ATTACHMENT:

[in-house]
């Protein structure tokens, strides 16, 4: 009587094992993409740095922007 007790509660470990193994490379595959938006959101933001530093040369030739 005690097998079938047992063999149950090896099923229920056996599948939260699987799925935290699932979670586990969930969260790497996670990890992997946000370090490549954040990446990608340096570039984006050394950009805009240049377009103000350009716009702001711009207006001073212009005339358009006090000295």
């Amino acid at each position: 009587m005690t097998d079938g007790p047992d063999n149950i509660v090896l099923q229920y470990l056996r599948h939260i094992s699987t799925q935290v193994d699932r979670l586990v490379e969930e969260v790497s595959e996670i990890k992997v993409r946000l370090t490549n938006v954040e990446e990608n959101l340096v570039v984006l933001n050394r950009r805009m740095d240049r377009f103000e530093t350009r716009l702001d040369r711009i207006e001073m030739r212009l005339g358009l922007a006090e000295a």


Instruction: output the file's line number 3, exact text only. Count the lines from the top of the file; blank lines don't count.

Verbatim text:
């Amino acid at each position: 009587m005690t097998d079938g007790p047992d063999n149950i509660v090896l099923q229920y470990l056996r599948h939260i094992s699987t799925q935290v193994d699932r979670l586990v490379e969930e969260v790497s595959e996670i990890k992997v993409r946000l370090t490549n938006v954040e990446e990608n959101l340096v570039v984006l933001n050394r950009r805009m740095d240049r377009f103000e530093t350009r716009l702001d040369r711009i207006e001073m030739r212009l005339g358009l922007a006090e000295a």